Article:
Triathlon - Foundation Strength Phase
Marjaana Rakai MSc Sports Sciences, NASM PT, Community Trained Triathlon Coach Triathlon CanadaAll plans by this Coach
This plan is protected by our Refund Policy and may, with the author's approval, be exchanged for a plan of equal value from the same author.Still have questions about this plan?
The Foundation Strength Program can be performed 2-3 per week. It is recommended that the program is performed in a “fresh” state, meaning the athlete has recovered from the previous exercise at least 6 hrs to ensure athlete doesn’t carry too much neuromuscular fatigue when performing the balance exercises. A good idea would be to place this program as the AM workout followed by easy aerobic intensity workout either immediately after or as PM workout.
Exercises for the Foundation phase are selected to improve main muscle groups used in triathlon. The exercises in this program build a solid foundation to further progression to exercises in the following strength training phases. One of the main goals in the Foundation phase is to improve fundamental movement patterns and muscle coordination to ensure injury-free progress into heavier weights.
Exercise selection focuses on anatomic adaptation, including improving muscle imbalances, core stabilization, preventing tissue overload by preparing muscles, tendons, ligaments and joints for upcoming imposed demands of training, and establishing proper movement patterns and exercise technique. This phase also improves muscular endurance, increasing neuromuscular efficiency of the core musculature and improves intermuscular and intramuscular coordination.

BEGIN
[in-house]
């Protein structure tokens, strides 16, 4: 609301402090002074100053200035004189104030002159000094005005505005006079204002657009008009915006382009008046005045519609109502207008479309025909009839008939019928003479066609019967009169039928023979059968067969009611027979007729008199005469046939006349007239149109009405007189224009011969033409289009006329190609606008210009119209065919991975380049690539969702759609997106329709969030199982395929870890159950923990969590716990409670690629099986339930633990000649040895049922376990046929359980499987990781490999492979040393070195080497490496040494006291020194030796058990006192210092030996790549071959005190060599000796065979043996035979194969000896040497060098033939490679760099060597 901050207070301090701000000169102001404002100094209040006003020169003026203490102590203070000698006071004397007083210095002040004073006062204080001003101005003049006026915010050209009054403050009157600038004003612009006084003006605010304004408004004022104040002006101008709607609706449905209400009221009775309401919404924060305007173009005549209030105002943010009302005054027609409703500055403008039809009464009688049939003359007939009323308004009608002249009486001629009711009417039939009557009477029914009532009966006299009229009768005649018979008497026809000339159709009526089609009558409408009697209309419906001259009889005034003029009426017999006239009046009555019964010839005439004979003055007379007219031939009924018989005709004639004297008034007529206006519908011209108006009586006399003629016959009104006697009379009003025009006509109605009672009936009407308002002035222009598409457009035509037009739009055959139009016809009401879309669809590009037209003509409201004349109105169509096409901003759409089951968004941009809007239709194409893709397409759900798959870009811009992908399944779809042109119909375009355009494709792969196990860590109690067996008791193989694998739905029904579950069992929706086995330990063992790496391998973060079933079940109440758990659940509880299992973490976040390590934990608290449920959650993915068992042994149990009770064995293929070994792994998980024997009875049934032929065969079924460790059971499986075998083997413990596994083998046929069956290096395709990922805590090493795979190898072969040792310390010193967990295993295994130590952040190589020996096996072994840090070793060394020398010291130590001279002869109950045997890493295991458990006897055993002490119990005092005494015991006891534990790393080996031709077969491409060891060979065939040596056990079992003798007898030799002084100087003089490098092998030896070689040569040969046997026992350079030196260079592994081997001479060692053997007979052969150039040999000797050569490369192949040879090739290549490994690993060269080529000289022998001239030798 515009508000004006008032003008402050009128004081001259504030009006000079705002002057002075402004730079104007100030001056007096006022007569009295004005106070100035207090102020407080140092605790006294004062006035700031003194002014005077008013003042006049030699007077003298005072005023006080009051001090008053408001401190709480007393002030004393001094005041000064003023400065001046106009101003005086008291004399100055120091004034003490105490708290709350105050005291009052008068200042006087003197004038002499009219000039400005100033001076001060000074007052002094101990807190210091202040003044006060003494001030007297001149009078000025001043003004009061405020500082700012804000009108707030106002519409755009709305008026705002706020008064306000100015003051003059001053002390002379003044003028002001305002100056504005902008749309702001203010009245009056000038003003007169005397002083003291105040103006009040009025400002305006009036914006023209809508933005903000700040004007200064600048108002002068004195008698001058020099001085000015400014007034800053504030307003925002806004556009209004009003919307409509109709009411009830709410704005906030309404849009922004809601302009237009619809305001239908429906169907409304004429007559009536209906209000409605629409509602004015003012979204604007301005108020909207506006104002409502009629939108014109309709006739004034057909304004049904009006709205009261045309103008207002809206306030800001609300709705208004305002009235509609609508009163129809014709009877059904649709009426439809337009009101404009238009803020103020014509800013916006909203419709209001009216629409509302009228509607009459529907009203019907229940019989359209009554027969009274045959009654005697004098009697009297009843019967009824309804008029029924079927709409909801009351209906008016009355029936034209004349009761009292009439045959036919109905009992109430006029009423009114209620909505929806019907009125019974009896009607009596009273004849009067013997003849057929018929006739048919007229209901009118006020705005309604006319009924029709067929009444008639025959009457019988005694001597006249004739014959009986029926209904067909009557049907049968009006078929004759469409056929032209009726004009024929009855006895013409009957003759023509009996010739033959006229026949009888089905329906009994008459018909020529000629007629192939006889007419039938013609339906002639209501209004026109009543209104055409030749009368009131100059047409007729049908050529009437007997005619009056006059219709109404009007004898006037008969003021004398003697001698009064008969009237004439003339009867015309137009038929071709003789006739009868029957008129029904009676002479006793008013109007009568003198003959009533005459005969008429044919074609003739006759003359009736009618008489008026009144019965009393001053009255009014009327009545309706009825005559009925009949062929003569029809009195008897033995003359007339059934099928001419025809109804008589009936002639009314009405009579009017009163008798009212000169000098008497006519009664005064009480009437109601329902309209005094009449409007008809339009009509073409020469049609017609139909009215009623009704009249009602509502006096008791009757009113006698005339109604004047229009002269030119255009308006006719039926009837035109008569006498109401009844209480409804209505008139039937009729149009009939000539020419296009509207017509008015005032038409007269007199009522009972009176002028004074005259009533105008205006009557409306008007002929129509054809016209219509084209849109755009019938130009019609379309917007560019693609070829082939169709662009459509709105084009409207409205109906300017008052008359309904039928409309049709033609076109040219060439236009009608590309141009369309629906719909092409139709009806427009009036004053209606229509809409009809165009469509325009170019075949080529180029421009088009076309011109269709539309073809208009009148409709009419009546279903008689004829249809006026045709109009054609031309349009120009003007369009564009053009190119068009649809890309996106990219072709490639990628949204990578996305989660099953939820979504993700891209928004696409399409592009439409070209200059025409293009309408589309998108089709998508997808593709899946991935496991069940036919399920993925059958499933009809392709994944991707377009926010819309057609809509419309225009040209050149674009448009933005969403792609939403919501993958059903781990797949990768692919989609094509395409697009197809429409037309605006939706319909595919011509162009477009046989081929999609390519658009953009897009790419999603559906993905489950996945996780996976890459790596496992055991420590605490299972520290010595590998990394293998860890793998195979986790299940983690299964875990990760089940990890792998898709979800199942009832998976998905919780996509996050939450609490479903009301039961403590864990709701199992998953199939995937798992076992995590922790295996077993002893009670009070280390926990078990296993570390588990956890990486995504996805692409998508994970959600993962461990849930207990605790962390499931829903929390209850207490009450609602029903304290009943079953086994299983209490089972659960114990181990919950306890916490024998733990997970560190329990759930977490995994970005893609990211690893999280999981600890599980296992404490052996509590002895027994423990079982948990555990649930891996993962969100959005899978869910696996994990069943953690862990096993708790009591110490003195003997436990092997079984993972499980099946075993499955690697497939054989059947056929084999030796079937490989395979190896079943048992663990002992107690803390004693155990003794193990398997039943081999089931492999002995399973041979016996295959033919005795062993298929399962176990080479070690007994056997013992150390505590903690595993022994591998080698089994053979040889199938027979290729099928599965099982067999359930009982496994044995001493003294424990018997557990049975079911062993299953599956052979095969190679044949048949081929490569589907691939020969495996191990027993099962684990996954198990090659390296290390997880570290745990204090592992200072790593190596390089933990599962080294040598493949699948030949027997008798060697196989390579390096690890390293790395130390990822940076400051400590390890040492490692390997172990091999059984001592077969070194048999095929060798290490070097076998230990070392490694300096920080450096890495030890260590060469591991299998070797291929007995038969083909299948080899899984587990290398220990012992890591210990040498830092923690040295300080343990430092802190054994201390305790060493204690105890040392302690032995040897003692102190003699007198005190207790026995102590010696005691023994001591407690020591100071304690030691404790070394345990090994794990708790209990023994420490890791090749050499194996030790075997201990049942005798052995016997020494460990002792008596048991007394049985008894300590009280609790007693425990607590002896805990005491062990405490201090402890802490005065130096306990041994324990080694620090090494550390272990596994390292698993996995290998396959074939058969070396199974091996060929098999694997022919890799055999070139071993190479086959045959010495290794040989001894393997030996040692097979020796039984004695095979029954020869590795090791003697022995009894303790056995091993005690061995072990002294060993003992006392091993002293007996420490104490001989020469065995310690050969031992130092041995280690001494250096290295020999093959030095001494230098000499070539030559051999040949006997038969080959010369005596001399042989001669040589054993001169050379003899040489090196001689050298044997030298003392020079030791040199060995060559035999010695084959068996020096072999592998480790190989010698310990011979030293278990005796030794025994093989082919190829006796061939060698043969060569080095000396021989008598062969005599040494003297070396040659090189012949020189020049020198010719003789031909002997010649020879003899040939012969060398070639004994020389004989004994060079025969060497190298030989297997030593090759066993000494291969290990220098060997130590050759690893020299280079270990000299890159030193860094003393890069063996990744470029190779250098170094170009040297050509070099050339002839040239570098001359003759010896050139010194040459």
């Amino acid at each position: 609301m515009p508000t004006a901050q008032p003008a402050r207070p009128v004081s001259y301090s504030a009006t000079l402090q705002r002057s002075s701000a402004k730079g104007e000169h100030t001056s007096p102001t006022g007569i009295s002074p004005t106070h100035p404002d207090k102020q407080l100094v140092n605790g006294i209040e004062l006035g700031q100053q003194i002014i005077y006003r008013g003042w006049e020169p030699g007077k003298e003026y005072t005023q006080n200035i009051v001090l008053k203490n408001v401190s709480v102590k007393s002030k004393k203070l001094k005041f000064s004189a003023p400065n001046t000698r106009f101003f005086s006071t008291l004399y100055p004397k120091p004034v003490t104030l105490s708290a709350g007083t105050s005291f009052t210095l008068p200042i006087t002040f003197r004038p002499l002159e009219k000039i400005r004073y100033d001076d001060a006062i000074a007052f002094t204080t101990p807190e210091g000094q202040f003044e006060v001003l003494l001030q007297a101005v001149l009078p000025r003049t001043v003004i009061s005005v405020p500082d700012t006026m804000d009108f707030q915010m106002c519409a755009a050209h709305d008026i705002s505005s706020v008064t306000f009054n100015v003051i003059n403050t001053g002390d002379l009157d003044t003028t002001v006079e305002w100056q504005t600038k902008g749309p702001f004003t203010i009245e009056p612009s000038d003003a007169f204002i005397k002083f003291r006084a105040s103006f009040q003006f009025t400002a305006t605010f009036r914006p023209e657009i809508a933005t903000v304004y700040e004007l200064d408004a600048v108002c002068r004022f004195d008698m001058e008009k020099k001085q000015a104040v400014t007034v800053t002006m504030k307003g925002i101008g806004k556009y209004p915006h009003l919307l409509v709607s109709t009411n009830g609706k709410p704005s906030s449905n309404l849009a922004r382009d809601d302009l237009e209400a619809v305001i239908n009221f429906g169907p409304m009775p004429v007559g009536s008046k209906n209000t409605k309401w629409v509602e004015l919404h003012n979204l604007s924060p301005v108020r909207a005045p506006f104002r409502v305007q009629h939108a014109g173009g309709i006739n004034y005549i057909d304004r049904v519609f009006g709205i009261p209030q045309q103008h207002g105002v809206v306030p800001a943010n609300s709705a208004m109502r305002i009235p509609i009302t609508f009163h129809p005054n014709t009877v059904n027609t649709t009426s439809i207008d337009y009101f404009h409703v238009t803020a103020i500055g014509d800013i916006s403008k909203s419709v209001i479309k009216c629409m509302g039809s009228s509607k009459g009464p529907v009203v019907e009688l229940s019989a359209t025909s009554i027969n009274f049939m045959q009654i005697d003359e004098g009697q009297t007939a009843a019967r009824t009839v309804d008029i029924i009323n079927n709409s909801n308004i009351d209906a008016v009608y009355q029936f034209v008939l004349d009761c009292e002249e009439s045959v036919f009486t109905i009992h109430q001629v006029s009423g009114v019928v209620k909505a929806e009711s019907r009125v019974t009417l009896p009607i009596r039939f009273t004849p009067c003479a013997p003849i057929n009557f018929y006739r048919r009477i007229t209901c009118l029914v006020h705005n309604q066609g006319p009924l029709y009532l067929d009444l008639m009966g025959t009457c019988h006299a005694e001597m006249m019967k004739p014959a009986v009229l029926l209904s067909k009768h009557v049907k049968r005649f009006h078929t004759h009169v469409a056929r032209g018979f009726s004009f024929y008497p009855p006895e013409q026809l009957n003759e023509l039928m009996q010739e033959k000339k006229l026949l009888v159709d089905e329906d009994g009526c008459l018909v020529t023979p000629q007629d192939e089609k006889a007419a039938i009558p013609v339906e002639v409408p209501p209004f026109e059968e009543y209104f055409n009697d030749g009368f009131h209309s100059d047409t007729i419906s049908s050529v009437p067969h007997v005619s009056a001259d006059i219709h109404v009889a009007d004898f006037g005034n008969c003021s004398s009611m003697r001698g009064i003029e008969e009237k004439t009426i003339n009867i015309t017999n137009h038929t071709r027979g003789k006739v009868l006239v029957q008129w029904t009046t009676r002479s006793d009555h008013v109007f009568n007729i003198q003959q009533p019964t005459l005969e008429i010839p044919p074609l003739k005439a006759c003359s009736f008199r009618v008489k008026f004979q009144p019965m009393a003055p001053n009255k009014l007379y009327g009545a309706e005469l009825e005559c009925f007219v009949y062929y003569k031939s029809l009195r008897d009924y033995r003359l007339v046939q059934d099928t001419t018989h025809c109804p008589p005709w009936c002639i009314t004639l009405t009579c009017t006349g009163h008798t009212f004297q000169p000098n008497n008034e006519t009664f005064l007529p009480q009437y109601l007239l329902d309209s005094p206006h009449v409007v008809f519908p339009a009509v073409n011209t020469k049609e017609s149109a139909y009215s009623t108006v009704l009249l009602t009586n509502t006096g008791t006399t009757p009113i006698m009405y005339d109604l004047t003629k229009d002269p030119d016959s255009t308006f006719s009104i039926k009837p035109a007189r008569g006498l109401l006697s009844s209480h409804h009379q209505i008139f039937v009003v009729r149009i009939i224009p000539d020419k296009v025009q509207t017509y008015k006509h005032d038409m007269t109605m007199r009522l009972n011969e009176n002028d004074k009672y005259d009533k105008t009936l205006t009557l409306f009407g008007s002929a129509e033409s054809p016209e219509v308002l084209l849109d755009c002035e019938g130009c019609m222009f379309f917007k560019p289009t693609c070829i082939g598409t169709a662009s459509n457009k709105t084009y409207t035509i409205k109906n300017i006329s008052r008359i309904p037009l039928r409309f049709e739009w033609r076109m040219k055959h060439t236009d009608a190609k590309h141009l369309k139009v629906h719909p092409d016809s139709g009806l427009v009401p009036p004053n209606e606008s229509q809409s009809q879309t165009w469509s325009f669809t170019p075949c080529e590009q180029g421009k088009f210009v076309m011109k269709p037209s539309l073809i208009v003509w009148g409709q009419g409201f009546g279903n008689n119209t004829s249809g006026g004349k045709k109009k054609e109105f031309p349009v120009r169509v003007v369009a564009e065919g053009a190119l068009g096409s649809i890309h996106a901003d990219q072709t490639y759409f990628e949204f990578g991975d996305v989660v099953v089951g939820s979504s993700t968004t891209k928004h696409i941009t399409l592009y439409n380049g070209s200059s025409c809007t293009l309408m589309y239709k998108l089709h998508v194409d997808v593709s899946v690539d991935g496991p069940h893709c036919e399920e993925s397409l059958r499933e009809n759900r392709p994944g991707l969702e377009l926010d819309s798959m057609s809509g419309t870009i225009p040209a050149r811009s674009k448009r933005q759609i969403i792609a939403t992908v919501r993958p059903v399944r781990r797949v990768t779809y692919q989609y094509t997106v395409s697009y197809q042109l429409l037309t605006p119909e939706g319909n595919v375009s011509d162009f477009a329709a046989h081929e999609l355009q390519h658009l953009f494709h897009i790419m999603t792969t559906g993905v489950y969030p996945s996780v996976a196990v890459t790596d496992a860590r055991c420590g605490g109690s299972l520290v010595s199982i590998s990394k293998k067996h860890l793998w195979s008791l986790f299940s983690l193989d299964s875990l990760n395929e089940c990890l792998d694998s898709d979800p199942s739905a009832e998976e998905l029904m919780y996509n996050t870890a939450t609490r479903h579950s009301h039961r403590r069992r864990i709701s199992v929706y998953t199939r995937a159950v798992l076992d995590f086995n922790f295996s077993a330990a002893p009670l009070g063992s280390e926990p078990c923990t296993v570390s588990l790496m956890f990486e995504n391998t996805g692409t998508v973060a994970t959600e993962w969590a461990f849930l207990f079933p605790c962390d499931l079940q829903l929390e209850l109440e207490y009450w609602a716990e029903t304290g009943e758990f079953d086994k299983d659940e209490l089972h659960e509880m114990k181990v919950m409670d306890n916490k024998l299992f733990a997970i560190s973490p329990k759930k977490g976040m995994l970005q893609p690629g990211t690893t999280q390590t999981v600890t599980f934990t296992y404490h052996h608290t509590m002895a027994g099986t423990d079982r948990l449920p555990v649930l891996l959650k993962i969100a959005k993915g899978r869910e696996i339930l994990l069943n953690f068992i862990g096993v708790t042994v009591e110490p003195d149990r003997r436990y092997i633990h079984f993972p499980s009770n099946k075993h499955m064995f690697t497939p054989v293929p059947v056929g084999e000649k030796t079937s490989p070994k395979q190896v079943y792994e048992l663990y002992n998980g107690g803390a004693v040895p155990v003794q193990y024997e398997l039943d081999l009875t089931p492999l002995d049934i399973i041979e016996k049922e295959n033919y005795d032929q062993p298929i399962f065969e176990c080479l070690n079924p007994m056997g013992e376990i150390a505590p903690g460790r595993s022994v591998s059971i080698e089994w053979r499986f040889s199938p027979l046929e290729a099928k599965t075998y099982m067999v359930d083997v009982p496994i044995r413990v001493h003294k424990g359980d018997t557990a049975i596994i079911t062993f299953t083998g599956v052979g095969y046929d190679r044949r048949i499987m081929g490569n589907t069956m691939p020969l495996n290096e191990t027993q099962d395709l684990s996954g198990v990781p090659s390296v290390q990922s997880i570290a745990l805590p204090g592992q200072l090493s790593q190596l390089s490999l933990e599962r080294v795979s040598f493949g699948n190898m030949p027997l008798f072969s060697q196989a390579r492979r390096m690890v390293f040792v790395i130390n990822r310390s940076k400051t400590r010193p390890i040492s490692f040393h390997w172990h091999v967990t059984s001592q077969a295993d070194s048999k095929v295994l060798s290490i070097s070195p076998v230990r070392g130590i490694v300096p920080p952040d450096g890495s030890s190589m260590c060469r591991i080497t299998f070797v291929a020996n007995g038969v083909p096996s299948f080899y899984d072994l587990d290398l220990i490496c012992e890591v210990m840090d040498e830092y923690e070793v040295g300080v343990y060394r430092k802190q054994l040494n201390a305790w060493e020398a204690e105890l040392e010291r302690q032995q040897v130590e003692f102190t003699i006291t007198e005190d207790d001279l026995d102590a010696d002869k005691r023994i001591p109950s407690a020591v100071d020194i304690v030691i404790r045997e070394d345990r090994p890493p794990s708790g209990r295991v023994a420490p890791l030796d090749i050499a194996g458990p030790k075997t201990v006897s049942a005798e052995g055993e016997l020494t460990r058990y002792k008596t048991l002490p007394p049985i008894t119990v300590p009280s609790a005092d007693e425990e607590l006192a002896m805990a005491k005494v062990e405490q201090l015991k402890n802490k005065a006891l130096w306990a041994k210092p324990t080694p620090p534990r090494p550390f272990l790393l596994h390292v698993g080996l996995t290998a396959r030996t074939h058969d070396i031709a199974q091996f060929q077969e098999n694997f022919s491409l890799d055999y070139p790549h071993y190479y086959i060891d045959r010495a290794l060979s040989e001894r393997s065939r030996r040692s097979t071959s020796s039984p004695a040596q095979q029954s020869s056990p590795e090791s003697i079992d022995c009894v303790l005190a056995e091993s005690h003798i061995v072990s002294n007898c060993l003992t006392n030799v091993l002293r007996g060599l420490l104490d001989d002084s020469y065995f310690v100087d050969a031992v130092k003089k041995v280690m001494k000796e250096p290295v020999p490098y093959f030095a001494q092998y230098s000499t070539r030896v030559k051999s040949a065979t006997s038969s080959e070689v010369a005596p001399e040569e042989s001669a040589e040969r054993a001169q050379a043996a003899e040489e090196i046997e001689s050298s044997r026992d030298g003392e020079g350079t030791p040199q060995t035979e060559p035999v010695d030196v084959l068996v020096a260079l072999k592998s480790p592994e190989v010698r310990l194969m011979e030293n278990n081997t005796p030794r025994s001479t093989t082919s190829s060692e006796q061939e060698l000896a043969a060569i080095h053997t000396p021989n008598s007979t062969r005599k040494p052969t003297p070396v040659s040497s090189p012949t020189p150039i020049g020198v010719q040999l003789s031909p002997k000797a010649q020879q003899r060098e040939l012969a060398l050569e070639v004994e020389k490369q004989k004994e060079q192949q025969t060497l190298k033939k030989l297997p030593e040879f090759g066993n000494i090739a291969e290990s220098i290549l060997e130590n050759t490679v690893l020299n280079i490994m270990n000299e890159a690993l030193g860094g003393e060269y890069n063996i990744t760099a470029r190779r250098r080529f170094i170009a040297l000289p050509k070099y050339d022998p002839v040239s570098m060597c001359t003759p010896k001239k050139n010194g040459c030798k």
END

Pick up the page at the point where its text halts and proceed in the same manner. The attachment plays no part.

Progression through this 3 to 6-week period is done by increasing the proprioceptive demands of the exercises, meaning exercises will become more unstable and challenge the athlete’s ability to maintain proper balance and posture.
Exercise Progression Continuum:
In order to make this general program to work and challenge most athletes, the following guidelines can be used to make exercises easier/harder.
Challenging balance aspect: move from stable to unstable by changing the ground contact from the floor, to a beam or even tape on the floor, foam pad or Bosu Ball. Remember it is important that balance is controlled and only further challenged (by progressing the exercise) IF the athlete can perform 2 extra reps on 2 sets with PERFECT FORM.
Increasing intensity of the exercise by moving on from two-legged stance to staggered stance (feet closely aligned with each other https://www.youtube.com/watch?v=Ta4Ht6iTEnE) to single-leg stable to two-legged unstable to staggered stance unstable to finally single-leg unstable.
Specific to upper body exercises, the intensity progressions follow two-arm- alternating arms-single arm to single arm with trunk rotation.
When to progress an athlete to the next difficulty level: The 2-for-2 Rule suggests that if an athlete can perform 2 extra repetitions on 2 sets with perfect form, then they should be progressed. If an athlete is clearly struggling with balance, immediately make the exercise easier for safety concerns.
Training Plan Sample Week
Average Weekly Breakdown
|Workouts||Weekly Average||Longest Workout|
|2:30 hrs||1:00 hrs|
|Workouts Per Week||Weekly Average||Longest Workout|
||2:30 hrs||1:00 hrs|